Terra-cotta cazuelas not only look good, they can be used in the oven, the microwave or on the stove top. But you have to treat them right. Cazuelas can be brittle when new, so they should be soaked for several hours before their first use. Once soaked, they can be used for cooking, although exposure to high heat from a direct flame isn't recommended. Resoak them occasionally to restore their moisture content. Five-inch cazuelas, about $3.
NATIONAL
June 1, 2006 | Marla Cone, Times Staff Writer
Linking prostate cancer to a widespread industrial compound, scientists have found that exposure to a chemical that leaks from plastic causes genetic changes in animals' developing prostate glands that are precursors of the most common form of cancer in males. The chemical, bisphenol A, or BPA, is used in the manufacture of hard, polycarbonate plastic for baby bottles, microwave cookware and other consumer goods, and it has been detected in nearly every human body tested.
FOOD
February 22, 2006 | Charles Perry, Times Staff Writer
FIRST we started buying pizza stones, massive pottery slabs that bake more evenly than flimsy metal sheets ever can. Since then, some bold souls have been on a mighty quest for ever more slow, traditional cooking. They buy brick linings for their ovens or even install brick ovens in their backyards. So maybe it's time for stone pots to make a comeback. That's stone, not stoneware. Stoneware is just a kind of clay fired at a high temperature.
FOOD
June 7, 2006 | Betty Hallock
Terra-cotta cazuelas not only look good, they can be used in the oven, the microwave or on the stove top. But you have to treat them right. Cazuelas can be brittle when new, so they should be soaked for several hours before their first use. Once soaked, they can be used for cooking, although exposure to high heat from a direct flame isn't recommended. Resoak them occasionally to restore their moisture content. Five-inch cazuelas, about $3.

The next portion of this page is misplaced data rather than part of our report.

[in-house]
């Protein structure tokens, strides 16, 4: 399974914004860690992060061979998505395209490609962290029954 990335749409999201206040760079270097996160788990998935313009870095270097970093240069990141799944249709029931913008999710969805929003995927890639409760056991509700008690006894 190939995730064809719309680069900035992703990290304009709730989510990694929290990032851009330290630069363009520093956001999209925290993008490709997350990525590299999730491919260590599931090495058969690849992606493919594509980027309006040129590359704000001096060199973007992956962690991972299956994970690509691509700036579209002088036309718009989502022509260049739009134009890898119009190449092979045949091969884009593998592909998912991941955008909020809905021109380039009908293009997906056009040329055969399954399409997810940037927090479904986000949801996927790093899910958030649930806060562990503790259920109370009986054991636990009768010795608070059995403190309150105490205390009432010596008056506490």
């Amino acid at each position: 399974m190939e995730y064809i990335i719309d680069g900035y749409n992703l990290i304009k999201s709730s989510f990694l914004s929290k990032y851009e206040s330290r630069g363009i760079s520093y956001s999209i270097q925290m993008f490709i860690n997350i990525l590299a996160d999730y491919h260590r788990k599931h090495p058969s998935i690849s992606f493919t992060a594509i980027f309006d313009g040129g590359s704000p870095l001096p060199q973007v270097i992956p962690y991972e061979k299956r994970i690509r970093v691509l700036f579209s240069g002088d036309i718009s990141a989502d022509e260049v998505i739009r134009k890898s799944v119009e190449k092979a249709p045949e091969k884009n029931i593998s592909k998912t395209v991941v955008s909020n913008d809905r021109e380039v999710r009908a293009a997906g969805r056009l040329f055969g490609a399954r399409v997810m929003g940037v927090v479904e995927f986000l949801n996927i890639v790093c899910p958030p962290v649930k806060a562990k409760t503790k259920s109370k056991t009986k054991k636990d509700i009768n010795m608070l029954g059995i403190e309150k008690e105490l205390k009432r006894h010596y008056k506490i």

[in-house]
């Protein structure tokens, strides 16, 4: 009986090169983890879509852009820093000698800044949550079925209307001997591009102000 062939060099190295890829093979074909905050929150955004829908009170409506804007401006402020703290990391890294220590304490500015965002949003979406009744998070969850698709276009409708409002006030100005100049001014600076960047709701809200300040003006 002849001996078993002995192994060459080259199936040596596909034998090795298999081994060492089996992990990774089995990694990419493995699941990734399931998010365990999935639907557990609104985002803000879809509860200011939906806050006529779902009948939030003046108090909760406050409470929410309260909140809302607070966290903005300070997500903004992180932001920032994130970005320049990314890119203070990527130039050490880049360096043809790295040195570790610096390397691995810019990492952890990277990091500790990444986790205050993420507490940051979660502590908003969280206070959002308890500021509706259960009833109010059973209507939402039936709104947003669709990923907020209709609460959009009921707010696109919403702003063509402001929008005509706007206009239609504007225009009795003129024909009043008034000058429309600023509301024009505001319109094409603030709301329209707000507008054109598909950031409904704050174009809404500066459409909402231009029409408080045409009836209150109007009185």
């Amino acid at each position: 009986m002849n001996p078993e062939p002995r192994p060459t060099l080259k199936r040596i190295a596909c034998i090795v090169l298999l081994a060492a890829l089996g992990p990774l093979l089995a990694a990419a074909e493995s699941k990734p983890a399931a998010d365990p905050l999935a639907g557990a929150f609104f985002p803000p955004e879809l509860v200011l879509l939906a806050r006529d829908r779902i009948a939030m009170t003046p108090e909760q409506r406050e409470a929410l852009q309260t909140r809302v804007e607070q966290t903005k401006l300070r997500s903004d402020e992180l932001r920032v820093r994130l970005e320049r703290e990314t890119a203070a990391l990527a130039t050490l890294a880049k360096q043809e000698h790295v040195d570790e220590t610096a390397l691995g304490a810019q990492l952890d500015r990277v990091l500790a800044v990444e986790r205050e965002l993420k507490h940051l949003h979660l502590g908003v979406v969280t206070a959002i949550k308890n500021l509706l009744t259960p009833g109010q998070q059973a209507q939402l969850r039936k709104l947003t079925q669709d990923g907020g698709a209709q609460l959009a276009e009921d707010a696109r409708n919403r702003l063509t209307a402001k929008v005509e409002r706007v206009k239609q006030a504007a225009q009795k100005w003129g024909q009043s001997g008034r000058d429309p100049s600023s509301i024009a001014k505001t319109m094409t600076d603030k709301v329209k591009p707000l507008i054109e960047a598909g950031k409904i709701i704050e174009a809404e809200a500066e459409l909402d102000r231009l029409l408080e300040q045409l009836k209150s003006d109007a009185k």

FOOD
February 22, 2006 | Charles Perry, Times Staff Writer
FIRST we started buying pizza stones, massive pottery slabs that bake more evenly than flimsy metal sheets ever can. Since then, some bold souls have been on a mighty quest for ever more slow, traditional cooking. They buy brick linings for their ovens or even install brick ovens in their backyards. So maybe it's time for stone pots to make a comeback. That's stone, not stoneware. Stoneware is just a kind of clay fired at a high temperature.
BUSINESS
February 14, 2006 | Jerry Hirsch, Times Staff Writer
For home cooks and professional chefs, Teflon might be the best kitchen innovation since sliced bread became a cliche. A pan with the nonstick coating makes easy-to-lift omelets and cleans up like a dream. The concept of a cooking surface so smooth that nothing sticks has even leapt into the political lexicon. An American leader who weathered scandal and criticism became known as the Teflon president.
TRAVEL
December 18, 2005 | Susan Spano, Times Staff Writer
A few months after I moved to Paris two years ago, I wrote a Her World column about some of my favorite places to see and things to do in the City of Light -- not the Louvre or Luxembourg Gardens, but little secrets you get to know only by walking the same block every day or by going out for milk and happening upon something wonderful. That's the Paris I'm finally getting to know, and it's apparently inexhaustible.